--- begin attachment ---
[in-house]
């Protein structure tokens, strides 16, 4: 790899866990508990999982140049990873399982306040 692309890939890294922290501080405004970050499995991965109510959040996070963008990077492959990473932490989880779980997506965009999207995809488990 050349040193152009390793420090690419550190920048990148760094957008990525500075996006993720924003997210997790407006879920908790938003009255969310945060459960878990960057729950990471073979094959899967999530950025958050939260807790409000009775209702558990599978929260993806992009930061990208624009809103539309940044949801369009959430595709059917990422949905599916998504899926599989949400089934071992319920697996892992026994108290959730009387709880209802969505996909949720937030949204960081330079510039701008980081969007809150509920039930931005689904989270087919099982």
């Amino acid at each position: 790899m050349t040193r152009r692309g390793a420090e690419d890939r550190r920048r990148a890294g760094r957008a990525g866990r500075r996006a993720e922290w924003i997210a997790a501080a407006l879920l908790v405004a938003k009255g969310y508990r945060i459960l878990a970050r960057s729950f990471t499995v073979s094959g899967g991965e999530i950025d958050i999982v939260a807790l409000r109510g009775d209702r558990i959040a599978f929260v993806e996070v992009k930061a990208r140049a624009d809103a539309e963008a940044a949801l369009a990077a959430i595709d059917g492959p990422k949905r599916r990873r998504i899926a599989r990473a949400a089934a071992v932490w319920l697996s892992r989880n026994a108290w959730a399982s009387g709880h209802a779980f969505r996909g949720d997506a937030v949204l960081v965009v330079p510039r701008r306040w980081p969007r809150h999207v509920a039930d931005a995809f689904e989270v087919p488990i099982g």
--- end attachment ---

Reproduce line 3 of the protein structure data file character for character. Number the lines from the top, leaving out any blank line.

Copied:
């Amino acid at each position: 790899m050349t040193r152009r692309g390793a420090e690419d890939r550190r920048r990148a890294g760094r957008a990525g866990r500075r996006a993720e922290w924003i997210a997790a501080a407006l879920l908790v405004a938003k009255g969310y508990r945060i459960l878990a970050r960057s729950f990471t499995v073979s094959g899967g991965e999530i950025d958050i999982v939260a807790l409000r109510g009775d209702r558990i959040a599978f929260v993806e996070v992009k930061a990208r140049a624009d809103a539309e963008a940044a949801l369009a990077a959430i595709d059917g492959p990422k949905r599916r990873r998504i899926a599989r990473a949400a089934a071992v932490w319920l697996s892992r989880n026994a108290w959730a399982s009387g709880h209802a779980f969505r996909g949720d997506a937030v949204l960081v965009v330079p510039r701008r306040w980081p969007r809150h999207v509920a039930d931005a995809f689904e989270v087919p488990i099982g």